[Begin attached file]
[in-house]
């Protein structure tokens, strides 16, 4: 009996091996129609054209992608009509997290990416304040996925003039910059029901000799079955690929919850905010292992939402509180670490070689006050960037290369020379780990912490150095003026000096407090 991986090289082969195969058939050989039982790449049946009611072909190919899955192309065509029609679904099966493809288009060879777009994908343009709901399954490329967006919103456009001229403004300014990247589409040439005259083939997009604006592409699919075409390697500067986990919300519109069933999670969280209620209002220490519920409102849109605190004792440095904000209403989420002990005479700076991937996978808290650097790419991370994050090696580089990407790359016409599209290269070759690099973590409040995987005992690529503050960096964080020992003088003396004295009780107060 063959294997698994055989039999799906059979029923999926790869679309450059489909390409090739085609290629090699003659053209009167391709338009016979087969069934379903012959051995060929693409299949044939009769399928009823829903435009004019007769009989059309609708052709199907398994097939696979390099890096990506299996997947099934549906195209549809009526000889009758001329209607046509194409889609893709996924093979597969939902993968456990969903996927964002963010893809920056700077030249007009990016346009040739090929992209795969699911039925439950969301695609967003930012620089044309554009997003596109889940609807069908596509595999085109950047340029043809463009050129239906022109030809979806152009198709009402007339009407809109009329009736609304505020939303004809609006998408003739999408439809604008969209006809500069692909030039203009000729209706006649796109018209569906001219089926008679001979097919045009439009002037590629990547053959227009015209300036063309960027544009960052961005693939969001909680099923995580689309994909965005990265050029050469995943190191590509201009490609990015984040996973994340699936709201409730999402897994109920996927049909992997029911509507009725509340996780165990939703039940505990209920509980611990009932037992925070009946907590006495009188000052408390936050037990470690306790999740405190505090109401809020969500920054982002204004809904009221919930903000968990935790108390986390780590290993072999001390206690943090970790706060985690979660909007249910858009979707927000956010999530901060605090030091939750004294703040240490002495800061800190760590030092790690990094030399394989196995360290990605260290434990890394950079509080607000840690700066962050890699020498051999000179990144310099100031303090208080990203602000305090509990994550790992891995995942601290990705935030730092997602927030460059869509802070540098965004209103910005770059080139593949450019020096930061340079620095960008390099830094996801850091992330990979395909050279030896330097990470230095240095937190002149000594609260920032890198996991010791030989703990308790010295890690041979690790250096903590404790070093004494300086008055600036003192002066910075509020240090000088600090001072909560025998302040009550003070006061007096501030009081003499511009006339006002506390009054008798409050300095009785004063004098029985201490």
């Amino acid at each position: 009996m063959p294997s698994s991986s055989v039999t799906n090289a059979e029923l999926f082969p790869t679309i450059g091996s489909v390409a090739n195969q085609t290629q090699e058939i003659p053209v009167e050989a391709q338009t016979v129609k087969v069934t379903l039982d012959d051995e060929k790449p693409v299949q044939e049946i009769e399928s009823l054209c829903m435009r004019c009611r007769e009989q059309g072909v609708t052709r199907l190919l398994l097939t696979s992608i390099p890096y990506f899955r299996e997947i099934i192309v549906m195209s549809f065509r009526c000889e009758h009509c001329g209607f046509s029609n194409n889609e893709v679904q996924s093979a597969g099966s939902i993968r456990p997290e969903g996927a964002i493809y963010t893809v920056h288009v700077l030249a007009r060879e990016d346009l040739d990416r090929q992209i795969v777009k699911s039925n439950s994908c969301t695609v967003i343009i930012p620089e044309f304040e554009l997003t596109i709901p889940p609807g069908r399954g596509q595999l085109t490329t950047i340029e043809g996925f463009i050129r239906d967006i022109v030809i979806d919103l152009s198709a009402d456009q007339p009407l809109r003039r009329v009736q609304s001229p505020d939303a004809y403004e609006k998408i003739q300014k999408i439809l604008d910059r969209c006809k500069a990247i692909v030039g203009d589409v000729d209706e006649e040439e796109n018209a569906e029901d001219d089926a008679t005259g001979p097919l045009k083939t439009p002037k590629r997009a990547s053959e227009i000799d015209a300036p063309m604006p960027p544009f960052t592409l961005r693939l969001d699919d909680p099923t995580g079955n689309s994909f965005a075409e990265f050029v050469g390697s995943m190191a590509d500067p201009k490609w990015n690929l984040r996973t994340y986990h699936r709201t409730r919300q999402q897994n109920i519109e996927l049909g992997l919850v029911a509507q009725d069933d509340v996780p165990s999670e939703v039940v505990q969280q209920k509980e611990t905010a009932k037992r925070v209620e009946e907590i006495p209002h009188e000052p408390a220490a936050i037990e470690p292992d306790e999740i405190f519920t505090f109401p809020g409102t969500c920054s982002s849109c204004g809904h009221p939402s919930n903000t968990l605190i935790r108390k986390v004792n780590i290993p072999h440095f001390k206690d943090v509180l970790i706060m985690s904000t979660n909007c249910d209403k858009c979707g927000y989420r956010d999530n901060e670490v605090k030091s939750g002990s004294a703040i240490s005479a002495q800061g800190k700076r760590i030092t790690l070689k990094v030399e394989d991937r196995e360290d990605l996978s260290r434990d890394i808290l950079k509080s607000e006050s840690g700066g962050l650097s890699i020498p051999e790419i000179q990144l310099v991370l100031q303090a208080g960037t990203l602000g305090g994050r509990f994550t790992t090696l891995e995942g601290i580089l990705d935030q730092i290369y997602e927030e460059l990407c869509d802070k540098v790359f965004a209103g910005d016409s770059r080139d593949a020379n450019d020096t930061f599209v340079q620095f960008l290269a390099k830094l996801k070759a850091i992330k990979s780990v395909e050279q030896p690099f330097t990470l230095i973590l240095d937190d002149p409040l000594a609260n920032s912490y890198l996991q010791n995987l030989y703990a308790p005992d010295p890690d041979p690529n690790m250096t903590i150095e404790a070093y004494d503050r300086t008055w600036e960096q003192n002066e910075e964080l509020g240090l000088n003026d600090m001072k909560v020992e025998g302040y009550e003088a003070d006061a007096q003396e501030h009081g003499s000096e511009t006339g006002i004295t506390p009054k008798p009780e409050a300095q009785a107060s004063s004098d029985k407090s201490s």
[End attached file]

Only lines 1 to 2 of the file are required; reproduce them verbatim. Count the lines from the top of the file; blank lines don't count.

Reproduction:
[in-house]
């Protein structure tokens, strides 16, 4: 009996091996129609054209992608009509997290990416304040996925003039910059029901000799079955690929919850905010292992939402509180670490070689006050960037290369020379780990912490150095003026000096407090 991986090289082969195969058939050989039982790449049946009611072909190919899955192309065509029609679904099966493809288009060879777009994908343009709901399954490329967006919103456009001229403004300014990247589409040439005259083939997009604006592409699919075409390697500067986990919300519109069933999670969280209620209002220490519920409102849109605190004792440095904000209403989420002990005479700076991937996978808290650097790419991370994050090696580089990407790359016409599209290269070759690099973590409040995987005992690529503050960096964080020992003088003396004295009780107060 063959294997698994055989039999799906059979029923999926790869679309450059489909390409090739085609290629090699003659053209009167391709338009016979087969069934379903012959051995060929693409299949044939009769399928009823829903435009004019007769009989059309609708052709199907398994097939696979390099890096990506299996997947099934549906195209549809009526000889009758001329209607046509194409889609893709996924093979597969939902993968456990969903996927964002963010893809920056700077030249007009990016346009040739090929992209795969699911039925439950969301695609967003930012620089044309554009997003596109889940609807069908596509595999085109950047340029043809463009050129239906022109030809979806152009198709009402007339009407809109009329009736609304505020939303004809609006998408003739999408439809604008969209006809500069692909030039203009000729209706006649796109018209569906001219089926008679001979097919045009439009002037590629990547053959227009015209300036063309960027544009960052961005693939969001909680099923995580689309994909965005990265050029050469995943190191590509201009490609990015984040996973994340699936709201409730999402897994109920996927049909992997029911509507009725509340996780165990939703039940505990209920509980611990009932037992925070009946907590006495009188000052408390936050037990470690306790999740405190505090109401809020969500920054982002204004809904009221919930903000968990935790108390986390780590290993072999001390206690943090970790706060985690979660909007249910858009979707927000956010999530901060605090030091939750004294703040240490002495800061800190760590030092790690990094030399394989196995360290990605260290434990890394950079509080607000840690700066962050890699020498051999000179990144310099100031303090208080990203602000305090509990994550790992891995995942601290990705935030730092997602927030460059869509802070540098965004209103910005770059080139593949450019020096930061340079620095960008390099830094996801850091992330990979395909050279030896330097990470230095240095937190002149000594609260920032890198996991010791030989703990308790010295890690041979690790250096903590404790070093004494300086008055600036003192002066910075509020240090000088600090001072909560025998302040009550003070006061007096501030009081003499511009006339006002506390009054008798409050300095009785004063004098029985201490």